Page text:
Today Captain Gabe and I left the dock on the Seahawk with a boat full of excited passengers and reports of whales. I was particularly excited because I have been off the water and away from the wonders of the ocean for a few days. As we motored through mosquito pass under the hazy sky, we began to rack up the wildlife sightings with a great blue heron lazily flapping by and some playful river otters fearlessly running around on some rocks.
We didn't have long to wait after exiting Mosquito Pass into Haro Strait before we came upon blows on the horizon and black fins breaking the surface. Killer whales!! We came upon members of J-pod heading South along the West side of San Juan Island. Most of the time most of J-pod will travel together, but the whales we saw were a single matriline (A group made of a matriarch and all of her offspring) traveling on their own. Based on the group structure, we determined them to be the J16 matriline which is slightly unique this summer.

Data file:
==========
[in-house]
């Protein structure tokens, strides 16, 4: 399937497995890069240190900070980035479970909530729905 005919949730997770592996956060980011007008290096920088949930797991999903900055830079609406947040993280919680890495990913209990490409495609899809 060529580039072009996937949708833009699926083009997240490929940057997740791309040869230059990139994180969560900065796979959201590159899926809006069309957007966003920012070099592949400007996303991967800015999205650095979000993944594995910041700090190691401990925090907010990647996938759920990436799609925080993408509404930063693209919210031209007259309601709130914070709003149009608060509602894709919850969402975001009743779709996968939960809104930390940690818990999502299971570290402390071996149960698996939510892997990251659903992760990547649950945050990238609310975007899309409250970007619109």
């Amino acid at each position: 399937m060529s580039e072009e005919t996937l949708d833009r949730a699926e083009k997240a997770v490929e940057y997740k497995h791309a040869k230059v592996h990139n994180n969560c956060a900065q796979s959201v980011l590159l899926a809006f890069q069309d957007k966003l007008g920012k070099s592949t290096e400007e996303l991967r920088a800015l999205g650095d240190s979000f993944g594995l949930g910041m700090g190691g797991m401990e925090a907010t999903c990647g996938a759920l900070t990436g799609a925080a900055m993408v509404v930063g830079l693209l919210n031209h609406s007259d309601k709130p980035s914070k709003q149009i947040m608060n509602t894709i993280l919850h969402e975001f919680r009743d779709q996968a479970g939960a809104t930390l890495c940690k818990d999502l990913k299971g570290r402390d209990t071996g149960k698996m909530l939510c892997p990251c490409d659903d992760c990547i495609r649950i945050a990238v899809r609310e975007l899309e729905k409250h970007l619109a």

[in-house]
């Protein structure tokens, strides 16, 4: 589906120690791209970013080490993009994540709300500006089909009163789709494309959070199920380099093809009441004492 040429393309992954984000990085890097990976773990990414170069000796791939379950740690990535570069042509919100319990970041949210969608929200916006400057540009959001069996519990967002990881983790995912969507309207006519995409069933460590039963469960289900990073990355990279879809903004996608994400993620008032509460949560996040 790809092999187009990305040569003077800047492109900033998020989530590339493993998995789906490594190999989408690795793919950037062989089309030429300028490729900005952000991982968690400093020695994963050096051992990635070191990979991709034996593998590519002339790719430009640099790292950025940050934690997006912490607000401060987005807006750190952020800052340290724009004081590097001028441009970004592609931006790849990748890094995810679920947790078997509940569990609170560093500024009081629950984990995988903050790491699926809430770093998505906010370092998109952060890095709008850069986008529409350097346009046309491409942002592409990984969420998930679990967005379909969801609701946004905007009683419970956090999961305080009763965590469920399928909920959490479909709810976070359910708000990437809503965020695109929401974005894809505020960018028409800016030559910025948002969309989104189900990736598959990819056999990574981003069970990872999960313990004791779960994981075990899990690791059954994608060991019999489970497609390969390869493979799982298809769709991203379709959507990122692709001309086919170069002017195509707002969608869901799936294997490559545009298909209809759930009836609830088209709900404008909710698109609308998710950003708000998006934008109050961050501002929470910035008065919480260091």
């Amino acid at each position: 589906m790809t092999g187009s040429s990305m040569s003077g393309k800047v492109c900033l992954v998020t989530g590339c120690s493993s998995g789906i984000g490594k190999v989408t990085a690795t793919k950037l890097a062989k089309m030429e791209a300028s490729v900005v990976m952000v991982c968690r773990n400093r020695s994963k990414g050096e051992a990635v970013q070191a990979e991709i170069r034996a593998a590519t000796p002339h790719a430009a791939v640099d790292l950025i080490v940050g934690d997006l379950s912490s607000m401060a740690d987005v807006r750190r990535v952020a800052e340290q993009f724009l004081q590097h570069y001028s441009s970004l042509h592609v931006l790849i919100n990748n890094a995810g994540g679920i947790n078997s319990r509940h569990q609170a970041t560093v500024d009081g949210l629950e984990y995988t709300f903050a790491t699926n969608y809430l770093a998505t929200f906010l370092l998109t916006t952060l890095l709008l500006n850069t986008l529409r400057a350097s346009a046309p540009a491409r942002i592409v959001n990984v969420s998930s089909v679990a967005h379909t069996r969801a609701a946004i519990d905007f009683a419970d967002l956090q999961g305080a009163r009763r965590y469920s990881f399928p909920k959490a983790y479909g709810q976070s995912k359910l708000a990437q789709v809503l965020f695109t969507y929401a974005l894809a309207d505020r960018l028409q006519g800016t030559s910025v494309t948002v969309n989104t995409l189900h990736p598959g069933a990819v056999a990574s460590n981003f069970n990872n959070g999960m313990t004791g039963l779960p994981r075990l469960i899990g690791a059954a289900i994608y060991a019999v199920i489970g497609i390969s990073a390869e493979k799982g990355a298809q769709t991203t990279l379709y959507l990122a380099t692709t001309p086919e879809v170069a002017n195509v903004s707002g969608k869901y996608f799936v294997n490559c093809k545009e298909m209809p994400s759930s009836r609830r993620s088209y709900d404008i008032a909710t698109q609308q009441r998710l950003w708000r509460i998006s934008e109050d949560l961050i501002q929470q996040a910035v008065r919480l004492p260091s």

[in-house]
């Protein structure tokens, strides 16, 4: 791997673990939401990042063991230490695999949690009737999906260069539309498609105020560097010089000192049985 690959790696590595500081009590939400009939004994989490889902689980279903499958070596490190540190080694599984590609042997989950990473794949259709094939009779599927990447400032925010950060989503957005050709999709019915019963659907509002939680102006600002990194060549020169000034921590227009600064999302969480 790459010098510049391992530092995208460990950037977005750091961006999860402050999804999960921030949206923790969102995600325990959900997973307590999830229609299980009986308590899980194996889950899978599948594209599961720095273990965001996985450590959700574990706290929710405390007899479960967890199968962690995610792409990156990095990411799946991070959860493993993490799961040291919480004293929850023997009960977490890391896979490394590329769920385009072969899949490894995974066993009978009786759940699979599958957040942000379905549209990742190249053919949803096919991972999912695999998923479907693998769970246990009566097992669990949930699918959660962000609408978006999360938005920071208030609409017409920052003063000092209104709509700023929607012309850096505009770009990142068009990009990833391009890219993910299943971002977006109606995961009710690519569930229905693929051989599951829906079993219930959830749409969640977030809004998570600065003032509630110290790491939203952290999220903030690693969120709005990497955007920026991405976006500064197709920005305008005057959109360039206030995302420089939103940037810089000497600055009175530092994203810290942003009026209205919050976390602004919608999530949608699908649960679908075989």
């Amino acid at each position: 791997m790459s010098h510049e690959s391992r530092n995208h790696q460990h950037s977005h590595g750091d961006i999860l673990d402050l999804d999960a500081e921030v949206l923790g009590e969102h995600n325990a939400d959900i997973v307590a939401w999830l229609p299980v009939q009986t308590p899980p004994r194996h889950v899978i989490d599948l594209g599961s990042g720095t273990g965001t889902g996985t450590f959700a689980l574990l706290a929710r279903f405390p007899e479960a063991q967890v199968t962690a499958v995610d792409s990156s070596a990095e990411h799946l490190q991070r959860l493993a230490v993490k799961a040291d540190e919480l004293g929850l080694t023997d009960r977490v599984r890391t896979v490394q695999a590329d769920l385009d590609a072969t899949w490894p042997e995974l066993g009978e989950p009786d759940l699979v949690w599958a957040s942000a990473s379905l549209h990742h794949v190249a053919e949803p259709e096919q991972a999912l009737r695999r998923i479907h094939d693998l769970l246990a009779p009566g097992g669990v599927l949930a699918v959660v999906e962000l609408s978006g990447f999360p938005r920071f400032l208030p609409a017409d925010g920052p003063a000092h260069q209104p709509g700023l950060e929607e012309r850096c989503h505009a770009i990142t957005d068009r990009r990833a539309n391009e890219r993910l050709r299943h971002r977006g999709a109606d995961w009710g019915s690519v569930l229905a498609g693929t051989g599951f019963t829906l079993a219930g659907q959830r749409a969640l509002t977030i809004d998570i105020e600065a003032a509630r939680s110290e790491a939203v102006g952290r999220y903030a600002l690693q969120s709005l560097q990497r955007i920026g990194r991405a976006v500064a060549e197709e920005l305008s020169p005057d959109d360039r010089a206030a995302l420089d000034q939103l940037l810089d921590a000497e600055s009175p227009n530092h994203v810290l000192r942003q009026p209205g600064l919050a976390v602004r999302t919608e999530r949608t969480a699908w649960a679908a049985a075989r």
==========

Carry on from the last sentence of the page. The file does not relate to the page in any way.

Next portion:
Teh J16 pod is named for its matriarcch, J16 or Slick. Slick is both a new mother AND a new grandmother this year! we saw all four of her offspring: her son J26 (Mike) who is a full grown, 30-foot male named for Dr. Michael Bigg, her daughters J36 (Alki) and J42 (Echo) and her newest addition, J50, a hence unnamed female. We also saw Alki's son J52. The two youngsters, despite being separated by a generation, were very playful and we saw each of them "popcorning" behind their respective mothers with the occasional half breach thrown in there.
Slick is not only unique in having both a new daughter and a new grandson within several months of each other, but she is also the oldest known Orca to have a new calf, at 42 years old. It was previously thought that Orcas reach a menopausal state beyond the age of 40, but Slick proved us wrong.
It was great to see this family emerging from the waves to breathe, spyhop and jump as we followed them south and west towards Victoria, BC. After a bit of a high seas adventure and lots of incredible sightings of the J16's we decided to say goodbye and watch them disappear into the mist. On our way back north we stopped by a Cormorant rookery at Kellet Bluffs where hundreds of Pelagic Cormorants nest during the summer, resupplying the ocean with nutrients via their guano!
If that wasn't enough, we also saw lots of harbor seals and a few bald eagles on our way back into Roche Harbor.
Another whale of a day in the San Juan Islands!
Naturalist Mike J